Bird Song…

I greet the day early each morning listening to bird song when I’m in the country—chirping, whistling, trilling as the sun rises. The birds tweet all around me, warbling up and down the musical scales with their own rhythms and melodies. I don’t see many of the birds, except when the bird feeder is full. They are high in the trees, occasionally swooping out over the river then disappearing again. All the while they continue their songs and conversation among themselves and to each other.

This week I came across an app on my phone that will identify a bird by its photo or by its sound. I’ve downloaded this electronic savant and now aim my phone and its microphone towards the dominant sound and am given the name of the bird. I’m still deciding if I’ve taken the magic away from my moments or have enriched my morning. I now know I’m serenaded at various times  by House Wrens, Bluebirds, Mockingbirds, Blue Jays, Brown-headed Cowbirds, Bobwhite Quails, Purple Marlins, Wood Thrushes, Chickadees, House Sparrows, Western Meadowlarks, Kingbirds, Flickers, Merlin’s, Tufted Titmouses, Sandpipers, Golden-crowned Kinglets, a Ruby-throated Hummingbird, Anna’s Hummingbird, a Great Blue Heron, an Osprey and some days a Cardinal and Crows and at night by a Great Horned Owl, a Barred Owl, a Screech-Owl, a Pygmy Owl and now an Alder Flycatcher. Could there really be that many different birds?  I’ve been adding names and sounds ever since I downloaded the app and each day record new bird songs.

As autumn arrives, the sounds will be enhanced by ducks and geese who will arrive for the winter. I wonder if the birds distinguish among themselves and their flocks? Do they talk only to their own or also to each other? They often sing at the same time with the sounds layering on each other like some celestial disco. Do they compete for space in the skies and trees? Or do they party and sing together?

Ornithologists no doubt have the answers, or at least informed observations. Over time, I’ll read more on my new app about these birds and their habits. For now, I’ll keep the birdfeeder filled and try to enjoy my flighty neighbors with more knowledge and appreciation though maybe with some of the symphonic magic drawn from the morning.

Listen to morning bird sounds on YouTube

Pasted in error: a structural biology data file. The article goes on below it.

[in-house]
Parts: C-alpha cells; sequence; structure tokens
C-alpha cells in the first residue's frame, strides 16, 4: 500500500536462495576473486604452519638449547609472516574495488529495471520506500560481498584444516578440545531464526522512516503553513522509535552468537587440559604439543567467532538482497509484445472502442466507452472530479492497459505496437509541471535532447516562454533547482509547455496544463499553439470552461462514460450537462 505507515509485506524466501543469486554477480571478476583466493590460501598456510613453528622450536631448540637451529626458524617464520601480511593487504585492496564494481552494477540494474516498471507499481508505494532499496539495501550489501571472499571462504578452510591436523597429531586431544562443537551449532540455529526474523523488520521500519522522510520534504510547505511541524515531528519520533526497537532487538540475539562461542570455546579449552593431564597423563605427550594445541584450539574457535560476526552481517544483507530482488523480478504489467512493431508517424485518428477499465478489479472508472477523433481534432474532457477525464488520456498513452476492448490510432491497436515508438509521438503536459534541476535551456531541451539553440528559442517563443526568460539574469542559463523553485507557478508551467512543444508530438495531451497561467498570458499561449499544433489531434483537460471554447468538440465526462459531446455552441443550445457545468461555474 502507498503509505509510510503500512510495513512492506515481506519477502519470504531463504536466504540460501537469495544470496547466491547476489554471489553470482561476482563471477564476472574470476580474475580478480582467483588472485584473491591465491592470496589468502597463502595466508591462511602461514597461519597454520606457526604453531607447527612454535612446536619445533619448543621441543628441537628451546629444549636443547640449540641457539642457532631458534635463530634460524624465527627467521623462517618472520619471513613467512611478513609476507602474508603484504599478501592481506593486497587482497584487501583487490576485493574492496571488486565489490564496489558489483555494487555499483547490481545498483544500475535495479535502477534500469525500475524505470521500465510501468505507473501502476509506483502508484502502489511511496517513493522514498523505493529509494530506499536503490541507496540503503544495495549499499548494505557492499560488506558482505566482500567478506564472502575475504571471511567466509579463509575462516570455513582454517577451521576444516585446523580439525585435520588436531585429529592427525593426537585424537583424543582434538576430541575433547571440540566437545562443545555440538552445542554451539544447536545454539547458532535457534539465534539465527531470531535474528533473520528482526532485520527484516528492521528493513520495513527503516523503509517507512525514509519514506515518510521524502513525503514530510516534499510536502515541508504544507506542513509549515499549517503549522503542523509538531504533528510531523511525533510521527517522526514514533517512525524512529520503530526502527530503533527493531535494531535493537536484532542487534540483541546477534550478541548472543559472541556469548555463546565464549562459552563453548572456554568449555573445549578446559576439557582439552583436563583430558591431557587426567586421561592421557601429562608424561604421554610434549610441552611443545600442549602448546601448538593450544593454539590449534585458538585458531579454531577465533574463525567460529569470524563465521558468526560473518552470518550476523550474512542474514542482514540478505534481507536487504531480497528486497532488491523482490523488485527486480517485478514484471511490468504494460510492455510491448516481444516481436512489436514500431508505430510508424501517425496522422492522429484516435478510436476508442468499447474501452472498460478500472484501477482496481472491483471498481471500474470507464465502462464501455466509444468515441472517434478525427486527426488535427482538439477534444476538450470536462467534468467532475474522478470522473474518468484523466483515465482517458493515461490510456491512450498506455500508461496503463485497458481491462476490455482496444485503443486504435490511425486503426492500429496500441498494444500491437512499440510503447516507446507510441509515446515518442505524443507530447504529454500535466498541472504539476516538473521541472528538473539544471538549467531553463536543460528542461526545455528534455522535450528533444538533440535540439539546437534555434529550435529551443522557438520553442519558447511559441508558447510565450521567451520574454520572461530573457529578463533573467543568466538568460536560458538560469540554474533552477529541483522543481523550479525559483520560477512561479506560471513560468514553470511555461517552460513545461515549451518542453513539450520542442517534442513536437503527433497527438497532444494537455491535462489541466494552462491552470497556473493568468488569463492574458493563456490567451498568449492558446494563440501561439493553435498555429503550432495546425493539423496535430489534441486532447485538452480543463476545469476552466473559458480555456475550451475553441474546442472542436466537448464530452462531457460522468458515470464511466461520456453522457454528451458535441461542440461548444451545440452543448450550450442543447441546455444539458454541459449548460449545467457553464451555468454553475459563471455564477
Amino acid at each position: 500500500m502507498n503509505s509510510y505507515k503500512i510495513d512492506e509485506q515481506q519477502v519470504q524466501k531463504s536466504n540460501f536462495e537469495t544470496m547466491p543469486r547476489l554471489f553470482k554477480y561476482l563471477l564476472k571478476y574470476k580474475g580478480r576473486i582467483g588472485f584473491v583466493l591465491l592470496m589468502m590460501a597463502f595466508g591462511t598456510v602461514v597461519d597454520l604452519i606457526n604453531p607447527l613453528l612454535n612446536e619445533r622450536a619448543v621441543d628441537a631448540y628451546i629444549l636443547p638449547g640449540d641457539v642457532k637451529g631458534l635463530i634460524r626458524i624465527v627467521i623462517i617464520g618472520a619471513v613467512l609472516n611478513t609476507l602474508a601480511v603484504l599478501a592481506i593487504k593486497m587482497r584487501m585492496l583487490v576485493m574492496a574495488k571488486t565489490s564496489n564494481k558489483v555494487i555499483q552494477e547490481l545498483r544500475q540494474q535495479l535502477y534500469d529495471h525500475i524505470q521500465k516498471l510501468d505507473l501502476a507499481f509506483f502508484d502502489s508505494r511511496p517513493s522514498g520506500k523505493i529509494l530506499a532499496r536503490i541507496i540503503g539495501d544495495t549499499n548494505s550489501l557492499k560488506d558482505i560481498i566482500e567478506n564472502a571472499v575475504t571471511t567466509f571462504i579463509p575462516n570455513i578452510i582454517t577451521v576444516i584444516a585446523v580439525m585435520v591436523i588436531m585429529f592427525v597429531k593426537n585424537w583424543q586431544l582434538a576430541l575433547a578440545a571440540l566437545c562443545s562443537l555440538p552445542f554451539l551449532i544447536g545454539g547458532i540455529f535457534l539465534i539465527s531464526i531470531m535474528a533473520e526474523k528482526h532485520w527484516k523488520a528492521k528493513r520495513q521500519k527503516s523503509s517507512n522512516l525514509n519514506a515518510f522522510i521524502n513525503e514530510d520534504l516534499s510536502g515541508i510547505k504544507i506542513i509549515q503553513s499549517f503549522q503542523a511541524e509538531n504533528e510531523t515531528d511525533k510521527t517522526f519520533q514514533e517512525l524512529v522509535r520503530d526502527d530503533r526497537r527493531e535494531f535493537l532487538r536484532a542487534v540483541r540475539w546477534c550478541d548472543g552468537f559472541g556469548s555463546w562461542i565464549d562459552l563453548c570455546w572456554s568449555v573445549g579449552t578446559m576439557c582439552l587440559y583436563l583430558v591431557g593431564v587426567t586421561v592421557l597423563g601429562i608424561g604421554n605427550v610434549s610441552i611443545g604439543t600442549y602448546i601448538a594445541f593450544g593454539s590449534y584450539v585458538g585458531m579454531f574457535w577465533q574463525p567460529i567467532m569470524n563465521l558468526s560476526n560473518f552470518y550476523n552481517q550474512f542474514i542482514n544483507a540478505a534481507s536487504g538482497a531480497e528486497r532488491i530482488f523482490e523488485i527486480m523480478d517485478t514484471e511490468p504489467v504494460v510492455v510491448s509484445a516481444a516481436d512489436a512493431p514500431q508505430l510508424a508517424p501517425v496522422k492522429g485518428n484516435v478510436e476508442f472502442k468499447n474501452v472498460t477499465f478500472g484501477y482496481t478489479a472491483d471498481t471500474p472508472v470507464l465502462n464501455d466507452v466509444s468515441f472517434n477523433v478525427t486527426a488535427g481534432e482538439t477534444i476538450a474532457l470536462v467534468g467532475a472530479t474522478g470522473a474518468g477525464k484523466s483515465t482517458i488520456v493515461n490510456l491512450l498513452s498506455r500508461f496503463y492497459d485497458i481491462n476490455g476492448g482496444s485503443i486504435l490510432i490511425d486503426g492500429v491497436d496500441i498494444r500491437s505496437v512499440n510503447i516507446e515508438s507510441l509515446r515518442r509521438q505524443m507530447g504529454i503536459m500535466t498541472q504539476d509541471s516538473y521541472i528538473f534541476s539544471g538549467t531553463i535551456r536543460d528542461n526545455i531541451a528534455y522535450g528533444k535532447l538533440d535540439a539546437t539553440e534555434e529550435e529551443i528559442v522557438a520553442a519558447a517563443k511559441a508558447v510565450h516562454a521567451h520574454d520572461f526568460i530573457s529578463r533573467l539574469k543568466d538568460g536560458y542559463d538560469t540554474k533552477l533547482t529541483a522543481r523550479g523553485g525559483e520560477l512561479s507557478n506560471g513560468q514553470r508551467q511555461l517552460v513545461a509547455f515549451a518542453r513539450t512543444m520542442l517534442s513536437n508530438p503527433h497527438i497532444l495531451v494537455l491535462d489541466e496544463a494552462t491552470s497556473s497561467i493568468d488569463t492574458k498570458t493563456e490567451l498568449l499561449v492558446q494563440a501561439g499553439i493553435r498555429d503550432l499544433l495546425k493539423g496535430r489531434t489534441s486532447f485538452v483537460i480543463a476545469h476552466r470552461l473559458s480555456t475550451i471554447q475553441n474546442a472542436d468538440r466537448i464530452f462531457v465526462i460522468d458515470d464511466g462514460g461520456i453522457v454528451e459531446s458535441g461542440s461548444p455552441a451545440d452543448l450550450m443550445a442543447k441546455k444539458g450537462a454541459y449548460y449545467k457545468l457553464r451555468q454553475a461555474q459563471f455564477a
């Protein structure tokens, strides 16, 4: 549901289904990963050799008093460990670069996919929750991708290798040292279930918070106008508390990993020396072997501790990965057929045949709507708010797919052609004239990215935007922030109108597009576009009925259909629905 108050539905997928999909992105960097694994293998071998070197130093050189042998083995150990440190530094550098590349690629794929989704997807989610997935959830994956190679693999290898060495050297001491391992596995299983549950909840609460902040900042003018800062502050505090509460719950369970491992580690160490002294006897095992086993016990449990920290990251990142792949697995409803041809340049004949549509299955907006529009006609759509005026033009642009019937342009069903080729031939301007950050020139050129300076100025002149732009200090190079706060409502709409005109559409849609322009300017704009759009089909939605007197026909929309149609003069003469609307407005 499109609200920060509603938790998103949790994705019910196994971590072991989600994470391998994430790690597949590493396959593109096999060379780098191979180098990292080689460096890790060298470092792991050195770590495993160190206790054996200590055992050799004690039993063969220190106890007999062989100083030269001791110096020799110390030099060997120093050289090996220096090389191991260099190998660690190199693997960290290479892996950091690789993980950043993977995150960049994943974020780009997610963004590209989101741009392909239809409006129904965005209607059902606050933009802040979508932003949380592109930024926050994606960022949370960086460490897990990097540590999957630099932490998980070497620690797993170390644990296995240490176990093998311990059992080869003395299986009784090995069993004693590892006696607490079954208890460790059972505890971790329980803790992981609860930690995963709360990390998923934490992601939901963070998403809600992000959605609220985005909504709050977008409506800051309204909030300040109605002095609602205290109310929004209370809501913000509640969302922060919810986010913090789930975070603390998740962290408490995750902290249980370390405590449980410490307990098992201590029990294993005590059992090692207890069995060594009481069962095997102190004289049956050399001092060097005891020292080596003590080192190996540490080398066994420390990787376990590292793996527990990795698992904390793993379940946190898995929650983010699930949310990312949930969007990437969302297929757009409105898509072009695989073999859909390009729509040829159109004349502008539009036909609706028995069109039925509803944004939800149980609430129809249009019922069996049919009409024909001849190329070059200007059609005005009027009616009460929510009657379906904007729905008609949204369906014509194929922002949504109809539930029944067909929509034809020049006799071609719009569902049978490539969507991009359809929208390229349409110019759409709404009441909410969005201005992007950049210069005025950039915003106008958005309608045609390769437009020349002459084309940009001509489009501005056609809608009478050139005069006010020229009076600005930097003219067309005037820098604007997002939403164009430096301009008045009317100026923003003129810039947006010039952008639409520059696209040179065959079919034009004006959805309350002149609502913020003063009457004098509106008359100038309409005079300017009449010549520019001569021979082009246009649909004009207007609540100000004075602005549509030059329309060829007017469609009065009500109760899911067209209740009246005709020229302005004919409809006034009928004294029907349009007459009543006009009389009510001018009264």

1. Deena on July 18, 2023 at 10:39 am

    Lovely 😍 Bird songs are enchanting (except crows…which sound to me like they are yelling at each other)…😊

    • Joanne Leedom-Ackerman on July 18, 2023 at 11:19 am

      Thanks. We do have crows but in this instance, a friend and I tried to imitate birdsong & the app identified us as the crows!

      • Maryann Maconald on August 3, 2023 at 7:34 pm

        Ha! I have a birdsong app, too. Fun to use in Central Park, especially in migration season.

        • Joanne Leedom-Ackerman on August 8, 2023 at 7:08 am

          Central Park must be a bird symphony!

  2. Mary on July 21, 2023 at 12:06 am

    I listened to a Great Blue Heron call after I read your piece. It was peculiar and eerie — like a squeaky door to another universe.

    • Joanne Leedom-Ackerman on July 23, 2023 at 8:20 am

      Yes. It is spectacular to listen to all the voices, different sounds at different times and often on top of each other with a few creaky doors, some scratchy caws and often heavenly melodies. I don’t know how and if they hear each other and if it is a conversation or all trilling at once.

  3. Bonnie Raphael on July 22, 2023 at 12:29 am

    I go outside and sit to listen each morning too. So many different sounds!

    • Joanne Leedom-Ackerman on July 23, 2023 at 8:22 am

      The app I’m using is called Picture Bird and I remain amazed that there are still more voices identified which I’ve added to this post as they speak up.

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